Digital hearing aids are the best advancement in the hearing impairment industry since hearing aids were designed. They offer multiple improvements to both the control and function of hearing aids. Some notable improvements include remote controls to adjust settings and omnidirectional microphones which result in better sound reception.
Development of Hearing Aids
Hearing aids are far from the original ear trumpet that was first used in the 1800’s. At the time of inception, ear trumpets were considered revolutionary. Since that time, aids to assist in hearing for seniors and other hearing-impaired people have advanced far beyond the trumpet. Today’s hearing aid is usually a digital device, this allows the device to be smaller. They can also be customized easier to meet each user’s needs. Audiologist can fine-tune hearing aids and adjust volume and reduce extraneous background noise to make the user experience better for any patient regardless of their hearing loss issues.
In fact, digital hearing aids work much like many of the digital audio devices people are already familiar with. They can easily connect to Bluetooth and home wireless networks similar to a phone or tablet. Benefits from these improvements include ease of use, better operation, noise reduction, increased range and better frequency transposition.
Digital Noise Reduction
DNR technology is better than directional microphones due to the fact that it replicates actual speech and noise patterns including speech modulation. This results in a better and more natural hearing experience for the user.
Introduction of Digital Hearing Aids
When first introduced in 1996, digital hearing aids used a process called digital signal processing or DSP. DSP was an improvement over previous models because it boosted processing speeds and improved hearing ability and amplification range for users by reducing background noise.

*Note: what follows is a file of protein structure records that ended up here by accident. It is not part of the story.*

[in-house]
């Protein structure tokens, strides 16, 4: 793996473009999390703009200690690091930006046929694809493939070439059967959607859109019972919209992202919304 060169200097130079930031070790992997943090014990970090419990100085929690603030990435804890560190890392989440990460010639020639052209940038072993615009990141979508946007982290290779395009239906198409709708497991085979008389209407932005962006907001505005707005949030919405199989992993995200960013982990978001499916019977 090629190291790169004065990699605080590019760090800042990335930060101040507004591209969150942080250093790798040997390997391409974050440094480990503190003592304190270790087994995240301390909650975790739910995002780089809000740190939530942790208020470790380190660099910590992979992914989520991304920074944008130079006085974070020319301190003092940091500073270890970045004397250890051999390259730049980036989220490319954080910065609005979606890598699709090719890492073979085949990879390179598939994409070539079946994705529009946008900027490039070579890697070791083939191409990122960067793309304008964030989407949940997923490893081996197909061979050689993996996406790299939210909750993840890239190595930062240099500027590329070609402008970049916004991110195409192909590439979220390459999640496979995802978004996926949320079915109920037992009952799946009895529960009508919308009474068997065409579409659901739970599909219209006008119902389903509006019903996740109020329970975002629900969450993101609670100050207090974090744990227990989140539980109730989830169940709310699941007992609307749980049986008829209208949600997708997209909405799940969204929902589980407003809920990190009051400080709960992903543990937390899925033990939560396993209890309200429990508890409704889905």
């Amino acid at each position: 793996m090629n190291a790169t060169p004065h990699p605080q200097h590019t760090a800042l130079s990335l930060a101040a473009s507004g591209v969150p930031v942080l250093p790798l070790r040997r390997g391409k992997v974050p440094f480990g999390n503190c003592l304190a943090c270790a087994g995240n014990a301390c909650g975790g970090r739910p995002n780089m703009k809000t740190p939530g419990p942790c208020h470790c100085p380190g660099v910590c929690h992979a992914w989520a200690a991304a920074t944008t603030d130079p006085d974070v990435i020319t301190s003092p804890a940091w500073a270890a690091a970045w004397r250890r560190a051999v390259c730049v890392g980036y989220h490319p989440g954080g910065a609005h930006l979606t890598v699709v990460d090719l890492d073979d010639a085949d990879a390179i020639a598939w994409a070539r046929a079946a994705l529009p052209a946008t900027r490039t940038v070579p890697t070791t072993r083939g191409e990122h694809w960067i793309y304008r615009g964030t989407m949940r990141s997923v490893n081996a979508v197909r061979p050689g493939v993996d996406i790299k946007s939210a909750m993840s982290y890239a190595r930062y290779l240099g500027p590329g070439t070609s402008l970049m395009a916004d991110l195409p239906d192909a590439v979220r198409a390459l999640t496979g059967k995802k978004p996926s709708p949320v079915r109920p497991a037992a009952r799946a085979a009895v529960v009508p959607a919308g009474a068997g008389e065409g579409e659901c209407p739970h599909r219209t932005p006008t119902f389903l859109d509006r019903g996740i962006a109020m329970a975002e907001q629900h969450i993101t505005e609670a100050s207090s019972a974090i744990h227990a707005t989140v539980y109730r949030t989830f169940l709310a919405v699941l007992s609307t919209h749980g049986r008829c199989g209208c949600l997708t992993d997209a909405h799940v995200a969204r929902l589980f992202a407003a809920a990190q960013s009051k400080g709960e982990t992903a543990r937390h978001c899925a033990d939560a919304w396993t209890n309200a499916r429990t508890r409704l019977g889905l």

Single Sided Deafness
Before DSP was developed, anyone who was suffering from single-sided deafness had trouble blocking out background noise and focused on listening with their “good ear.” New technology has reduced this problem because the good ear can can rely on accurate signals from the bad ear resulting in a better overall hearing experience. Some of the developments that lead to this improvement are CROS and bone conduction devices.
Self-Learning Hearing Aids
The most advanced hearing aids can self learn or regulate sounds. Using smart technology, these hearing aids will automatically adjust settings to a user’s preferences after learning what those preferences are. The control is in the user’s hands giving them more confidence and making use more comfortable.
The issue with previous technology was that all sound was amplified leading to problems with filtering out extraneous noise. Modern hearing aids filter out the background noise so that users can hear words and key sounds without the strain of filtering. As technology developed, speech recognition and signal-to-noise ratio (SNR) helped reduce noise. Other improvements have added aid to aid communication allowing the left and right hearing aids to cooperate in conveying sound to the user. Using digital magnetic wireless communication in hearing aids allows these high-tech devices to control switch position and microphone modes. The historic complaint of too much background noise is always being improved upon.
Digital hearing aids are the future of hearing impairment technology. More functional than the former analog hearing aids, digital models give impaired individuals innovative microelectronics and freedom with wireless technology. Using these methods, manufacturers of hearing aids will be able to continue to improve function for anyone who needs to hear better. Users can look forward to hearing improvement that will keep step with their busy lives and need to blend in with hearing society.